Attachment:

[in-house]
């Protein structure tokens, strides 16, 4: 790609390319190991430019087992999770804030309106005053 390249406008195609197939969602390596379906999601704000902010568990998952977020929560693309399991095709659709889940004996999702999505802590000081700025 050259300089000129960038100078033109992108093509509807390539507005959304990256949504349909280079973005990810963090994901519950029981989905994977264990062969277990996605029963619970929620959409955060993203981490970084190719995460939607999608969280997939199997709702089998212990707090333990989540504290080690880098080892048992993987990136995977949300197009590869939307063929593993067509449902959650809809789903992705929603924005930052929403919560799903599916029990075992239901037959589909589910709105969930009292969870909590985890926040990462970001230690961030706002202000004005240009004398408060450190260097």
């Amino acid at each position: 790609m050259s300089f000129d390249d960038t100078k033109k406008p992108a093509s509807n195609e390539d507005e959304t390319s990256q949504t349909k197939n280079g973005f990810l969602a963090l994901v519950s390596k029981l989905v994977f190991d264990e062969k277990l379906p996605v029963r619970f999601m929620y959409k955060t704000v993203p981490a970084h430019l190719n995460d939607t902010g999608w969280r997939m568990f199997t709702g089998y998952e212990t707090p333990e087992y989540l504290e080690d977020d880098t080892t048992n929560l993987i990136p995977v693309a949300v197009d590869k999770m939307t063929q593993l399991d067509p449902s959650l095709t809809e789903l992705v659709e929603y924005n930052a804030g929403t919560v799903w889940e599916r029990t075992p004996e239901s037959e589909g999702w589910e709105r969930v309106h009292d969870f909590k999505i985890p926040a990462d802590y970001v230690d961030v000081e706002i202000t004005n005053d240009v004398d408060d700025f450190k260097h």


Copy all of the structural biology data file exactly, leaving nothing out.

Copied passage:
[in-house]
């Protein structure tokens, strides 16, 4: 790609390319190991430019087992999770804030309106005053 390249406008195609197939969602390596379906999601704000902010568990998952977020929560693309399991095709659709889940004996999702999505802590000081700025 050259300089000129960038100078033109992108093509509807390539507005959304990256949504349909280079973005990810963090994901519950029981989905994977264990062969277990996605029963619970929620959409955060993203981490970084190719995460939607999608969280997939199997709702089998212990707090333990989540504290080690880098080892048992993987990136995977949300197009590869939307063929593993067509449902959650809809789903992705929603924005930052929403919560799903599916029990075992239901037959589909589910709105969930009292969870909590985890926040990462970001230690961030706002202000004005240009004398408060450190260097």
């Amino acid at each position: 790609m050259s300089f000129d390249d960038t100078k033109k406008p992108a093509s509807n195609e390539d507005e959304t390319s990256q949504t349909k197939n280079g973005f990810l969602a963090l994901v519950s390596k029981l989905v994977f190991d264990e062969k277990l379906p996605v029963r619970f999601m929620y959409k955060t704000v993203p981490a970084h430019l190719n995460d939607t902010g999608w969280r997939m568990f199997t709702g089998y998952e212990t707090p333990e087992y989540l504290e080690d977020d880098t080892t048992n929560l993987i990136p995977v693309a949300v197009d590869k999770m939307t063929q593993l399991d067509p449902s959650l095709t809809e789903l992705v659709e929603y924005n930052a804030g929403t919560v799903w889940e599916r029990t075992p004996e239901s037959e589909g999702w589910e709105r969930v309106h009292d969870f909590k999505i985890p926040a990462d802590y970001v230690d961030v000081e706002i202000t004005n005053d240009v004398d408060d700025f450190k260097h």